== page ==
wasabi mac: now that’s what i call using your noodle.

in today’s rapidly globalizing society, it seems like you can find at least one restaurant of almost any major country’s cuisine regardless of where you go.  there are french restaurants in china, chinese restaurants in the united states, japanese restaurants in canada, and italian restaurants in japan.  you get the idea.

i think some people (incorrectly) assume that these cuisines make it across borders and oceans relatively intact.  when a country imports the food of another nation, it tends to insert a its own local flair.  a chinese person eating at a chinese restaurant in america would, more than likely, be very confused as to why the food is audaciously titled “chinese food,” seeing as it bears almost no resemblance to the cuisine they ate growing up.  conversely, many chinese people i have met in japan insist that the food served in chinese restaurants in japan is better tasting and more authentic than the food served in chinese restaurants in china.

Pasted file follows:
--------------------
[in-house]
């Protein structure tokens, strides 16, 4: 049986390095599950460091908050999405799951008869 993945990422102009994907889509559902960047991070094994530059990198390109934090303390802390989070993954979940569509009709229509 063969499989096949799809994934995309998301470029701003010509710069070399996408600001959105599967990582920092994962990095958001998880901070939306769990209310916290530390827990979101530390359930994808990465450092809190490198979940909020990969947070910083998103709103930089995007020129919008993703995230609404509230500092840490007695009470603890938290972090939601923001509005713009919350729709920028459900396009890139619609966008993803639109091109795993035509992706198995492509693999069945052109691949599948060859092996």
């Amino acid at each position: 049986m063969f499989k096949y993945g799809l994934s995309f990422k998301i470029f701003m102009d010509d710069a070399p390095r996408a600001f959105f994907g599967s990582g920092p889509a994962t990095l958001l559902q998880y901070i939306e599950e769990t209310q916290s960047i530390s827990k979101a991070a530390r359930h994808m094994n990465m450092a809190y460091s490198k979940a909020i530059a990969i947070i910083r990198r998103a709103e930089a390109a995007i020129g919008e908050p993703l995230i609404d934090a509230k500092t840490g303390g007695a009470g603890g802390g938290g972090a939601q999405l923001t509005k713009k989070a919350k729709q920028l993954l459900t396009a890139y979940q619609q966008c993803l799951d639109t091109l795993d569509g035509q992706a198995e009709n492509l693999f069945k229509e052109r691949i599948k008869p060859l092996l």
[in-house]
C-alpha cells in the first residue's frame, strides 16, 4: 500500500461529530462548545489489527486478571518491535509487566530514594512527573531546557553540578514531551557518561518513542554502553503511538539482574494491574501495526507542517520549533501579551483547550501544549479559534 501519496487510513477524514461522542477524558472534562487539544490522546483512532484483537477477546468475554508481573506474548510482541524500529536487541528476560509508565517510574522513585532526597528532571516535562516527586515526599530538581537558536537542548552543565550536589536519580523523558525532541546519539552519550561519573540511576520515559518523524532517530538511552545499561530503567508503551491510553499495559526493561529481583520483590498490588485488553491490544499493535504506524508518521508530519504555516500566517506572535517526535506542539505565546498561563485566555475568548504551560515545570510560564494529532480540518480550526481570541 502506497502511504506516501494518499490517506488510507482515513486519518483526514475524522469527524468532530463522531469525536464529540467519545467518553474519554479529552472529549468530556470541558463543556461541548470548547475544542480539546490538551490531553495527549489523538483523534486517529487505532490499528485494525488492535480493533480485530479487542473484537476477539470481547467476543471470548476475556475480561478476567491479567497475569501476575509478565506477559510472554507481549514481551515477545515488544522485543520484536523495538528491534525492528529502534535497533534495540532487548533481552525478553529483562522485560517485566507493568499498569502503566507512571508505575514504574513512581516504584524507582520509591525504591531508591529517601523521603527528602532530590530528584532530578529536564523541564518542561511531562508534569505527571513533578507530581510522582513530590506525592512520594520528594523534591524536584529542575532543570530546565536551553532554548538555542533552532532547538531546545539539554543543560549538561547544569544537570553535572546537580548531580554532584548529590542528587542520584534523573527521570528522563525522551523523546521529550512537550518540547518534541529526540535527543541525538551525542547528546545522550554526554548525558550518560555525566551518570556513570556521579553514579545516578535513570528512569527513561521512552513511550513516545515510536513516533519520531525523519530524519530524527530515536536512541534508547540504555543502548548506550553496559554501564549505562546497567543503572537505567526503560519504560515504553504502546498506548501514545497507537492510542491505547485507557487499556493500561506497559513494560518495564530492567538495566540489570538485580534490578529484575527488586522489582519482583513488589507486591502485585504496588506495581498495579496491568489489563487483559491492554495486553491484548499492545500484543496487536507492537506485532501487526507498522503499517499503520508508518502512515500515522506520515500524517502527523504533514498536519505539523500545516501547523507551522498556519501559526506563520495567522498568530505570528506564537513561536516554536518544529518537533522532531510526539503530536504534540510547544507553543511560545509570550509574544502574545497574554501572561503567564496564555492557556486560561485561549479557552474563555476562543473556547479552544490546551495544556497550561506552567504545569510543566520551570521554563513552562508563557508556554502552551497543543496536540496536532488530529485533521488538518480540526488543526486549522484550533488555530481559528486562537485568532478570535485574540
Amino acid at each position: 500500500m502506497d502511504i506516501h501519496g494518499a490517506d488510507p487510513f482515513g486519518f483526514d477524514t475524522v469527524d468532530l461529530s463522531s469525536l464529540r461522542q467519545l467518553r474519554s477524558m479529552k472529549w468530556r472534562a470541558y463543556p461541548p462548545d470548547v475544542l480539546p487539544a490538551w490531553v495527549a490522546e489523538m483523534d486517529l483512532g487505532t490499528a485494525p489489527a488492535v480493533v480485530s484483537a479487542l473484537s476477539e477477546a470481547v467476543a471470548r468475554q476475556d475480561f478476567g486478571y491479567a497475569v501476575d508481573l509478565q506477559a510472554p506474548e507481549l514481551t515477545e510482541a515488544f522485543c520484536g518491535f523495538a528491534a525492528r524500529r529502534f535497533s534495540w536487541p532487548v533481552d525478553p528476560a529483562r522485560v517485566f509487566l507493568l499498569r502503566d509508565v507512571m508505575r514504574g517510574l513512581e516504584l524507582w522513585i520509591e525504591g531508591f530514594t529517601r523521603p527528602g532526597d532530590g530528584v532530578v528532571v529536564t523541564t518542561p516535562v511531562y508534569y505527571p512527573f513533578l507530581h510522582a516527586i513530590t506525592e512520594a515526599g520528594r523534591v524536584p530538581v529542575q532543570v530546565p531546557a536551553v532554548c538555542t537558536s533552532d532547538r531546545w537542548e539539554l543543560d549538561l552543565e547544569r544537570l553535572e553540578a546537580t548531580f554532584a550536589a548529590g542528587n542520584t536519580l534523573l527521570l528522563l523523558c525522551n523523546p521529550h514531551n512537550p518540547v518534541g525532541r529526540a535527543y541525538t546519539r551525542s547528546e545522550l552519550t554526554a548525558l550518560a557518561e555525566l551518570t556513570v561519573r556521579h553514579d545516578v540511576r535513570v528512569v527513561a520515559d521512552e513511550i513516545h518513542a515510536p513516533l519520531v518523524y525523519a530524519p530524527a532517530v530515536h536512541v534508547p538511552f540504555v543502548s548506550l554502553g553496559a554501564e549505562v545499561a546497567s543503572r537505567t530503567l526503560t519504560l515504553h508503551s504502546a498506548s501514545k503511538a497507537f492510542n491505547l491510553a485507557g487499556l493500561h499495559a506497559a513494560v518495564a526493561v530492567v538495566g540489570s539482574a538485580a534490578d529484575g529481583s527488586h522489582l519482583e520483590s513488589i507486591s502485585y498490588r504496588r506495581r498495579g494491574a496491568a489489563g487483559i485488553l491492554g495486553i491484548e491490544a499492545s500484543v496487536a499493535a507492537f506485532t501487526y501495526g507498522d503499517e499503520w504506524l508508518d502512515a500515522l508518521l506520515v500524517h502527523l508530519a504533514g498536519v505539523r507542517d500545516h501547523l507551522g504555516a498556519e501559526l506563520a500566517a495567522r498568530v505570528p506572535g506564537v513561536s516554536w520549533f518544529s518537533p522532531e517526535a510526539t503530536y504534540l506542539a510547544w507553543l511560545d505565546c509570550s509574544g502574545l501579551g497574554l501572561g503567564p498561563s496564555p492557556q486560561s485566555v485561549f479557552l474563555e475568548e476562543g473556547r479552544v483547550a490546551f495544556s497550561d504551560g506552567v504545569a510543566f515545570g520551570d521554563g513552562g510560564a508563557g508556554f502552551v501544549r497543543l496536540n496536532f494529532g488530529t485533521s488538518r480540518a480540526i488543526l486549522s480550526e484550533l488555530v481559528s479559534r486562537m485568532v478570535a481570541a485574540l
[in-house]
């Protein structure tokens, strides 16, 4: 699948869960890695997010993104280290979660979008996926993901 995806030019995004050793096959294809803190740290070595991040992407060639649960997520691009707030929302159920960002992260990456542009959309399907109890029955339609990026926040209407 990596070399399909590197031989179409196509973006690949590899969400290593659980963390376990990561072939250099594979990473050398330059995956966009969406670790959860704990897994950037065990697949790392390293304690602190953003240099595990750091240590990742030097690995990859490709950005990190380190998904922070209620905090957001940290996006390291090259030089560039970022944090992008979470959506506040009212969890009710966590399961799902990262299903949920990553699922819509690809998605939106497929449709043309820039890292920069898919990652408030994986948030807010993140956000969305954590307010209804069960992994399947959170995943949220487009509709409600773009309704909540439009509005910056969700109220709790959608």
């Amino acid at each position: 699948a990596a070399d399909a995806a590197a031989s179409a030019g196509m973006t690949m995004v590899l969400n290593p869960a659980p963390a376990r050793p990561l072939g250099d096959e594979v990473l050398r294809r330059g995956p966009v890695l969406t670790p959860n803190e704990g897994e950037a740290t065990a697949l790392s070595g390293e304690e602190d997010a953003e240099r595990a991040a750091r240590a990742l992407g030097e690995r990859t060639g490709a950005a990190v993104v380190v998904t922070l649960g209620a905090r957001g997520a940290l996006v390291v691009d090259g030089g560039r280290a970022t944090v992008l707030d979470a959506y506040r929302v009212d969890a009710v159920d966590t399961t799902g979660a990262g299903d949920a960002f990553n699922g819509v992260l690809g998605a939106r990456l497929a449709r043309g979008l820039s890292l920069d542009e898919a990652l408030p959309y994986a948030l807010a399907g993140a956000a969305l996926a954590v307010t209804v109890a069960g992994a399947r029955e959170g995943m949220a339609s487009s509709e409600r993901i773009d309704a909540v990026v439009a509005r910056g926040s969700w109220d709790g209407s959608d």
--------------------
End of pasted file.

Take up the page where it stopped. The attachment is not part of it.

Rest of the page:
but i digress.  this post isn’t about how nations get foreign cuisine all wrong.

this post is about the world’s most misunderstood condiment.

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japan and pizza: you can’t miss what you never had.

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holy bejeesus, pizza is amazing.

sure, a lot of the stuff you can get from delivery chains in the usa is absolutely terrible quality.  not to mention frozen pizzas, which are (on the whole) nasty and super shady.  it has become a lazy man’s food in the states because it is cheap, delivered directly to your house or place of work, and requires no utensils to consume.  even elementary schools use it as the default school lunch because no kid can refuse greasy bread and melted cheese garnished with meat and (god willing) a few slices of vegetables.

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